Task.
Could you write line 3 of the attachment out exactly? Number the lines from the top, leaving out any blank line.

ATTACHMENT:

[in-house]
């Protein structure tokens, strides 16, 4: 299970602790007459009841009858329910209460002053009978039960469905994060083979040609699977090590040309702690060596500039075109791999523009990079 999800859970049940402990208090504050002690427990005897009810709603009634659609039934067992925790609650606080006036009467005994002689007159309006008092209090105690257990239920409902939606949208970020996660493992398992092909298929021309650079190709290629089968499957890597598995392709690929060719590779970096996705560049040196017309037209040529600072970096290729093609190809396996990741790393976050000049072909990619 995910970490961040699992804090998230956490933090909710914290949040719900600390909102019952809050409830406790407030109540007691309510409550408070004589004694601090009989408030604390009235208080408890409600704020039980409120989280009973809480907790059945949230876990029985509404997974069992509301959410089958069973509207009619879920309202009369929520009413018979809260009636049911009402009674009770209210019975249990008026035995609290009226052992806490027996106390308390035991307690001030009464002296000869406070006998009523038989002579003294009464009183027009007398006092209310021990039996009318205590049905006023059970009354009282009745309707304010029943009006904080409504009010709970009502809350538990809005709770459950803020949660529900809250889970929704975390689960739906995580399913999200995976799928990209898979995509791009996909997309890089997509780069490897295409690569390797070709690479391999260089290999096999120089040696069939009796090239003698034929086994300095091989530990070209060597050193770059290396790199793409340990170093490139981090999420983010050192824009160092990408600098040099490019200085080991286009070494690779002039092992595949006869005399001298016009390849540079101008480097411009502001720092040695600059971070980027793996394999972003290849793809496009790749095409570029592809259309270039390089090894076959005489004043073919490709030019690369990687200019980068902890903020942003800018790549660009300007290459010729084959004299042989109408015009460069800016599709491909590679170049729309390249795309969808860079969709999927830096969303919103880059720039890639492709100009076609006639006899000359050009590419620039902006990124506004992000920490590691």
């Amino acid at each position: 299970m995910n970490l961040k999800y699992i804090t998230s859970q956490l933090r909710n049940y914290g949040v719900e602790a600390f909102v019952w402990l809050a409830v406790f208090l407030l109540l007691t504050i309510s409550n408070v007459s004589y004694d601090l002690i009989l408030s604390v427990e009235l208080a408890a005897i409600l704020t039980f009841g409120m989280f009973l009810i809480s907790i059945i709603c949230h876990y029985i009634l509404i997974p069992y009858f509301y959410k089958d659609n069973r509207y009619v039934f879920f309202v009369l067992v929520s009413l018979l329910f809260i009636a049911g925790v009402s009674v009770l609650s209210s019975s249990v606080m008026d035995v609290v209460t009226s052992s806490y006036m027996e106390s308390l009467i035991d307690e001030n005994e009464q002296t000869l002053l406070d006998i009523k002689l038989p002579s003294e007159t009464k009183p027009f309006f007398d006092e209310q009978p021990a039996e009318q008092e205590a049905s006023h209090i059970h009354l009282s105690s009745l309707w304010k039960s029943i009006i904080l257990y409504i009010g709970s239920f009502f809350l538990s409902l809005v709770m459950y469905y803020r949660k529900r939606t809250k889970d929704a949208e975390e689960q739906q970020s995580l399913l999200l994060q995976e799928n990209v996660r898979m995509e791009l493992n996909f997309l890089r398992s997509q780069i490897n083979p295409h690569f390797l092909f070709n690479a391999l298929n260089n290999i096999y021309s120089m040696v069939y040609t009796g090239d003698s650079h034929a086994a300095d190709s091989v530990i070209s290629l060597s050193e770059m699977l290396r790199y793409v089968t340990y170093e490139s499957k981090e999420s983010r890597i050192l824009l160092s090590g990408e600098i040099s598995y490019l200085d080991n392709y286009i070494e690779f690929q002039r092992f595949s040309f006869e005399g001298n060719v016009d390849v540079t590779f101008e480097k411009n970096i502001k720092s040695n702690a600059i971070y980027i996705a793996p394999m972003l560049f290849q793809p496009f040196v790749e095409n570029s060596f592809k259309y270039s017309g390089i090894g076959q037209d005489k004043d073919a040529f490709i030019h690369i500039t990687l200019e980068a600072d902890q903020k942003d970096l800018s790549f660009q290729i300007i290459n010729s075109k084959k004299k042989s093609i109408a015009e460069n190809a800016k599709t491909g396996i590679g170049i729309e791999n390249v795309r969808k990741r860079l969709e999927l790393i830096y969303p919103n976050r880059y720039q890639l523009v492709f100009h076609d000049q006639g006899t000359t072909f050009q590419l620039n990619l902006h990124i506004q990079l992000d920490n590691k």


């Amino acid at each position: 299970m995910n970490l961040k999800y699992i804090t998230s859970q956490l933090r909710n049940y914290g949040v719900e602790a600390f909102v019952w402990l809050a409830v406790f208090l407030l109540l007691t504050i309510s409550n408070v007459s004589y004694d601090l002690i009989l408030s604390v427990e009235l208080a408890a005897i409600l704020t039980f009841g409120m989280f009973l009810i809480s907790i059945i709603c949230h876990y029985i009634l509404i997974p069992y009858f509301y959410k089958d659609n069973r509207y009619v039934f879920f309202v009369l067992v929520s009413l018979l329910f809260i009636a049911g925790v009402s009674v009770l609650s209210s019975s249990v606080m008026d035995v609290v209460t009226s052992s806490y006036m027996e106390s308390l009467i035991d307690e001030n005994e009464q002296t000869l002053l406070d006998i009523k002689l038989p002579s003294e007159t009464k009183p027009f309006f007398d006092e209310q009978p021990a039996e009318q008092e205590a049905s006023h209090i059970h009354l009282s105690s009745l309707w304010k039960s029943i009006i904080l257990y409504i009010g709970s239920f009502f809350l538990s409902l809005v709770m459950y469905y803020r949660k529900r939606t809250k889970d929704a949208e975390e689960q739906q970020s995580l399913l999200l994060q995976e799928n990209v996660r898979m995509e791009l493992n996909f997309l890089r398992s997509q780069i490897n083979p295409h690569f390797l092909f070709n690479a391999l298929n260089n290999i096999y021309s120089m040696v069939y040609t009796g090239d003698s650079h034929a086994a300095d190709s091989v530990i070209s290629l060597s050193e770059m699977l290396r790199y793409v089968t340990y170093e490139s499957k981090e999420s983010r890597i050192l824009l160092s090590g990408e600098i040099s598995y490019l200085d080991n392709y286009i070494e690779f690929q002039r092992f595949s040309f006869e005399g001298n060719v016009d390849v540079t590779f101008e480097k411009n970096i502001k720092s040695n702690a600059i971070y980027i996705a793996p394999m972003l560049f290849q793809p496009f040196v790749e095409n570029s060596f592809k259309y270039s017309g390089i090894g076959q037209d005489k004043d073919a040529f490709i030019h690369i500039t990687l200019e980068a600072d902890q903020k942003d970096l800018s790549f660009q290729i300007i290459n010729s075109k084959k004299k042989s093609i109408a015009e460069n190809a800016k599709t491909g396996i590679g170049i729309e791999n390249v795309r969808k990741r860079l969709e999927l790393i830096y969303p919103n976050r880059y720039q890639l523009v492709f100009h076609d000049q006639g006899t000359t072909f050009q590419l620039n990619l902006h990124i506004q990079l992000d920490n590691k």